Over the past thirty years, North American manufacturers of off road equipment for the construction and mining industries have gradually made a conversion from the exclusive use of lever, button and steering wheel controls to joysticks. Surprisingly, despite their widespread use, joysticks have not been studied extensively. The purpose of this work was to develop an understanding of the dynamics of hydraulic-actuation joysticks and to quantify the effects of joystick stiffness and motion speed on upper limb kinematics as a first step towards the development of a joystick design protocol. A mathematical model was developed which allowed the prediction of the dynamic torques/forces incurred by an operator using hydraulic actuating joysticks which rotate about two axes where the rotation origin is a universal joint. The model coefficients were quantified for a commonly used North American heavy off road equipment hydraulic-actuation joystick. The mathematical model and dynamic coefficients were then used to predict the dynamic torques incurred by operators using a laboratory mock-up of a joystick. Finally, the effects of three joystick controller stiffnesses and two motion speeds on the upper limb kinematics were assessed using nine unskilled joystick operators.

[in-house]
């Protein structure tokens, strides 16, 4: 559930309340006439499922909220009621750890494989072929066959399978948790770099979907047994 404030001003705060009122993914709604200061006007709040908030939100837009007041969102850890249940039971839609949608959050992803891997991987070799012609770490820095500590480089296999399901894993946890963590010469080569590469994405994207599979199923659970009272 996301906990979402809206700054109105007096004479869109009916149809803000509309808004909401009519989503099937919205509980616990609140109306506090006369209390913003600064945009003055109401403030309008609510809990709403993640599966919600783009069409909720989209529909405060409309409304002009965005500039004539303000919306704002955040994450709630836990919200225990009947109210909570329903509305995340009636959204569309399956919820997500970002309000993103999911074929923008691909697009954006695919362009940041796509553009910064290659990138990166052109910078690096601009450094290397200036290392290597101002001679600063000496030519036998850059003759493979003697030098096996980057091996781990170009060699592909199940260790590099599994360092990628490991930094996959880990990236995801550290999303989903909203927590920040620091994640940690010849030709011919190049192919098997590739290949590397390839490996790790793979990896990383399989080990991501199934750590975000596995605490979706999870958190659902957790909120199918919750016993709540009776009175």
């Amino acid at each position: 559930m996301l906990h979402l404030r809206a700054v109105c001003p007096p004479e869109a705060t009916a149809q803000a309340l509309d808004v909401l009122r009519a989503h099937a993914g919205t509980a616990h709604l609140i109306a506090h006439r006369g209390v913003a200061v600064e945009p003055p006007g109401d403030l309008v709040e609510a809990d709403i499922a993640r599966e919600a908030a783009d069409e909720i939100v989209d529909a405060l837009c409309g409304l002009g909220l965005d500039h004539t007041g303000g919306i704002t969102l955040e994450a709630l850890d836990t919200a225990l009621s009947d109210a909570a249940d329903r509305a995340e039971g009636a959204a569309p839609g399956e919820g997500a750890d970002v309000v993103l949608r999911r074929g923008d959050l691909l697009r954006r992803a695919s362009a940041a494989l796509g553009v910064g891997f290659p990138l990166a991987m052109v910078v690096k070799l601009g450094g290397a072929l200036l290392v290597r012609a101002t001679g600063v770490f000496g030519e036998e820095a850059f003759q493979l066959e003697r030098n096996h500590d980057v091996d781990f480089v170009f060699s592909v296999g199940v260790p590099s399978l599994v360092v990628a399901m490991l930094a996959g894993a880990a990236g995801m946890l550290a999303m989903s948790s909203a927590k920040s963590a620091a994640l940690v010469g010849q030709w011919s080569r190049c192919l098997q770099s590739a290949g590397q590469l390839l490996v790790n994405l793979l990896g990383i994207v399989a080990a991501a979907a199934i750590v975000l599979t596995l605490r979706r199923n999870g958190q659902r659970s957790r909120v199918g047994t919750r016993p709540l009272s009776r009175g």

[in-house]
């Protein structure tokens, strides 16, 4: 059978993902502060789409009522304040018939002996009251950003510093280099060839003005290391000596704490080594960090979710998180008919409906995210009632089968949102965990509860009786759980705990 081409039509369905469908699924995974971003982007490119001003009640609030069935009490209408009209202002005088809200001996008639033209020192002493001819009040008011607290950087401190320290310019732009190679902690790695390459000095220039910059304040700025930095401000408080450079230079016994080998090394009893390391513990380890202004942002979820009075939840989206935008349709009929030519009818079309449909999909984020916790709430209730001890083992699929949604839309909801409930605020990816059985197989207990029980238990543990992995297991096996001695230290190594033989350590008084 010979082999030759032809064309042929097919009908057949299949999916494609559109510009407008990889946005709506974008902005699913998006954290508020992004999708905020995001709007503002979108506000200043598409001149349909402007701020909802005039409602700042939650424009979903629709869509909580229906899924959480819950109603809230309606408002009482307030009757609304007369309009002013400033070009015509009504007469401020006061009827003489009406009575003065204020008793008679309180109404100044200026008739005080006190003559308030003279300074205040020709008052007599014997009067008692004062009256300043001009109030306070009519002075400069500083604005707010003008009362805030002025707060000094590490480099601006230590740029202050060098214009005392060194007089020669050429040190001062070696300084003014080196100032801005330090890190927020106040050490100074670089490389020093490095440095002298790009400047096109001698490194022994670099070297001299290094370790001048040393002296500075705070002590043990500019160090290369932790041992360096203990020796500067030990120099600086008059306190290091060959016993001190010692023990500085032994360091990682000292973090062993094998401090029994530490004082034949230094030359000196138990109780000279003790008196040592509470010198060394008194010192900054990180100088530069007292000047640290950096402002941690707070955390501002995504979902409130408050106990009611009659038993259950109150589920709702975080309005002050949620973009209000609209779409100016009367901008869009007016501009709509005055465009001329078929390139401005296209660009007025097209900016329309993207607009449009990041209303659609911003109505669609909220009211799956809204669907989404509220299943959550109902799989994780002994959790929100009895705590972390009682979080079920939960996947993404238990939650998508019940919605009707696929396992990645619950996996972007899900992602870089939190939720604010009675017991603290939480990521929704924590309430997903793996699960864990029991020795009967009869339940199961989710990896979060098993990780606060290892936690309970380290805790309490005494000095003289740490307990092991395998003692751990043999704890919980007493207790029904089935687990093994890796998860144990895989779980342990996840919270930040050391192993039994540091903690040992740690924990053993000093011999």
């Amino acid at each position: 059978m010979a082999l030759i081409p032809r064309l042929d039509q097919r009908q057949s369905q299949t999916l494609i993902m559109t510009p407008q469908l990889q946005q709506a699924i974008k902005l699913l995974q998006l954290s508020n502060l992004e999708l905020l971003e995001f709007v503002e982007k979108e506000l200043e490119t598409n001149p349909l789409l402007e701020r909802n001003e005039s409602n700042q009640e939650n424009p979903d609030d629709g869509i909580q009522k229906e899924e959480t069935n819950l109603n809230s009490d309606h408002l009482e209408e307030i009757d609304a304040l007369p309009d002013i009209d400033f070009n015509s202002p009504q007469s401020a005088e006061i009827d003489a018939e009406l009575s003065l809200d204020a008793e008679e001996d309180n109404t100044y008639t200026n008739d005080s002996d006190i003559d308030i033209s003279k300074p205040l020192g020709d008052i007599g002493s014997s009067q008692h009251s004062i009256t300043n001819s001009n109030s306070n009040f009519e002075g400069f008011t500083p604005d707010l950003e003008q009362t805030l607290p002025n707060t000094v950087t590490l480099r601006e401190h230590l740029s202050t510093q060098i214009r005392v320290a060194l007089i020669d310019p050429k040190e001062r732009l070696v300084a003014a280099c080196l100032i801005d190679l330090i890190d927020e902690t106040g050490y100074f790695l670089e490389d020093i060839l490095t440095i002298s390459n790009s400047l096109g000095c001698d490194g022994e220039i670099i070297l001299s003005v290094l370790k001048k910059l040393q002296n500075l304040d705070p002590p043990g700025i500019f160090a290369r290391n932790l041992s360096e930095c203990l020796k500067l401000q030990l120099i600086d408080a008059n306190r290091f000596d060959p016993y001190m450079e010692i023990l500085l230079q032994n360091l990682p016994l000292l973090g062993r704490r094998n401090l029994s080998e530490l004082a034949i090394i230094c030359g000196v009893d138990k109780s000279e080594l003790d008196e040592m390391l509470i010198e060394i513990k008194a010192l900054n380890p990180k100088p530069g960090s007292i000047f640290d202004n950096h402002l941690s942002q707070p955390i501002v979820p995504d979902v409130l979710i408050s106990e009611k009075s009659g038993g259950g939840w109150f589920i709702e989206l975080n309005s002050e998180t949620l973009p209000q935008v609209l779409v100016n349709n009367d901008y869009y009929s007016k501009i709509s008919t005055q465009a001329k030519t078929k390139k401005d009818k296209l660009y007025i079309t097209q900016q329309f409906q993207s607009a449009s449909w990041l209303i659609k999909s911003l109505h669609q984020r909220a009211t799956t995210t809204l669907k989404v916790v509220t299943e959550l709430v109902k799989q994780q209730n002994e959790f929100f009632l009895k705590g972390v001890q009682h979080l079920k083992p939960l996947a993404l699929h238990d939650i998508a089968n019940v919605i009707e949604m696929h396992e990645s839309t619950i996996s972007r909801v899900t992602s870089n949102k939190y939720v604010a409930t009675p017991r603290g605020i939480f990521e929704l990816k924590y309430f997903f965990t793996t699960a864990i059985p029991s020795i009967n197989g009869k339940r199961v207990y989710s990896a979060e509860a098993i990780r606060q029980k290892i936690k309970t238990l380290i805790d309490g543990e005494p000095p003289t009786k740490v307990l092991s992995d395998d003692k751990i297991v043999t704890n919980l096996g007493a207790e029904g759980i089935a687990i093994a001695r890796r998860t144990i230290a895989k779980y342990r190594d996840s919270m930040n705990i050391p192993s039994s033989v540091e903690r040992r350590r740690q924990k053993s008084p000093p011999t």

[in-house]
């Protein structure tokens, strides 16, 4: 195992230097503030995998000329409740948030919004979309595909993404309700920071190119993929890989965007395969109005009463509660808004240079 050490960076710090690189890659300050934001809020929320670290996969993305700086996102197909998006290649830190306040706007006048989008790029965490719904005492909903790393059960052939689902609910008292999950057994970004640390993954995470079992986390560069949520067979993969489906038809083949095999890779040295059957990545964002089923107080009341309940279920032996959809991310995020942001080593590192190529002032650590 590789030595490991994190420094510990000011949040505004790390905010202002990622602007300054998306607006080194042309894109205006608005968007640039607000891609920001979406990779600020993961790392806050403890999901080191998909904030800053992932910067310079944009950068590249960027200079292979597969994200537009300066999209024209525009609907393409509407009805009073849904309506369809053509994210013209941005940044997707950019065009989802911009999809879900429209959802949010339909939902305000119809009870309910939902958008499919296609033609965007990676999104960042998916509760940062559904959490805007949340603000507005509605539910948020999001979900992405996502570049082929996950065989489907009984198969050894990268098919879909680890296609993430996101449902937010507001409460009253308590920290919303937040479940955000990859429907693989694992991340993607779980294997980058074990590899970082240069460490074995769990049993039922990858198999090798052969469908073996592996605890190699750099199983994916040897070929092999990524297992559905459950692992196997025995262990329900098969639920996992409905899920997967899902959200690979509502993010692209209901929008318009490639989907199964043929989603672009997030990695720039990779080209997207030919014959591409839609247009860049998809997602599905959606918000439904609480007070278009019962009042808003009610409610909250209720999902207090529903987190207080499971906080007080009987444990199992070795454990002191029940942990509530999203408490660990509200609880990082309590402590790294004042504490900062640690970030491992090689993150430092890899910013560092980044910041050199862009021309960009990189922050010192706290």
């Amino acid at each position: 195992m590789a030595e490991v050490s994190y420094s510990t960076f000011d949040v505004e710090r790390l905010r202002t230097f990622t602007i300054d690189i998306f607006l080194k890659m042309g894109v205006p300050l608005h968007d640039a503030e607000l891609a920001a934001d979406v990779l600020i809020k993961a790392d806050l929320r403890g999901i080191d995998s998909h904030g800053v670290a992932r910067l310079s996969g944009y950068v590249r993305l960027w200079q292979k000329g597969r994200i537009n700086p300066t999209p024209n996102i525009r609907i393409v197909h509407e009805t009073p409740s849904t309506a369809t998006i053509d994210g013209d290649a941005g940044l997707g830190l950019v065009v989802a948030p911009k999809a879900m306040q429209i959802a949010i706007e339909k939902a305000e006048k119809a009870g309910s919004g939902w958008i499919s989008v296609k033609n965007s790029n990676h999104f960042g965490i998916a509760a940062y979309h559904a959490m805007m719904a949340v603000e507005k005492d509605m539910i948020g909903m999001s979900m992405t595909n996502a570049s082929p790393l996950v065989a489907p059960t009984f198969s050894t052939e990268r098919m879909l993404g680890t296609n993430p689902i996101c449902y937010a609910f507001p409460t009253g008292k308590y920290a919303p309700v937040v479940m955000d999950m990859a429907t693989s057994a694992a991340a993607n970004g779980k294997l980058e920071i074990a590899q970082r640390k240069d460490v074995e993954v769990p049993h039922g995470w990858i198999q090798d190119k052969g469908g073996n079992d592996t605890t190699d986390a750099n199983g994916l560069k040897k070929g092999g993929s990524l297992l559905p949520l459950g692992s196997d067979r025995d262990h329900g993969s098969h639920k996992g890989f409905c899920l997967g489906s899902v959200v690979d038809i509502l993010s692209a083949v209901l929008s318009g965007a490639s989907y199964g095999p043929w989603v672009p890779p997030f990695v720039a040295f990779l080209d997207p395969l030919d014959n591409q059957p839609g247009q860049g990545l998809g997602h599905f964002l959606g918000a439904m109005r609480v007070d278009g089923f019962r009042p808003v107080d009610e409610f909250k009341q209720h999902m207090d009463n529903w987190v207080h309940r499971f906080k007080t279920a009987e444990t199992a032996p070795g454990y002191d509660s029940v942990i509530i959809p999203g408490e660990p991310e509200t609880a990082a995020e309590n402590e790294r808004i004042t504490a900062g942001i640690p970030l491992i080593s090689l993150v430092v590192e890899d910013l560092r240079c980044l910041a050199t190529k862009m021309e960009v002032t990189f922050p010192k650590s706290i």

Joystick stiffness and speed affected the joystick and upper limb kinematics although probably not enough to cause an unintended machine function to occur. Joystick stiffness did not have as large an effect as motion speed on the operators' upper limbs or joystick kinematics.
The most important finding of this work is that the dynamic torques incurred during hydraulic actuation joystick use are substantial. While the peak torque values were not that different between the fast and slow experimental conditions, the very high negative accelerations observed at the maximum excursion of the joystick during fast experimental conditions indicates that the dynamics do matter. One of the first things that future work must address is the development of a dynamic model for the hard endpoint.
On the basis of acceleration at the hard endpoint and peak torque, as well as the bootstrap analysis results, joystick motions which have the highest potential for causing injury to an operator are the side to side ones. This indicates that less stiff return and balance springs should be considered for these directions than for forward and back motions. However, if the design does not minimize acceleration, it is important that the spring stiffnesses not be too low since deceleration at the joystick hard endpoints will be very high causing the operator to incur large palm and finger impacts.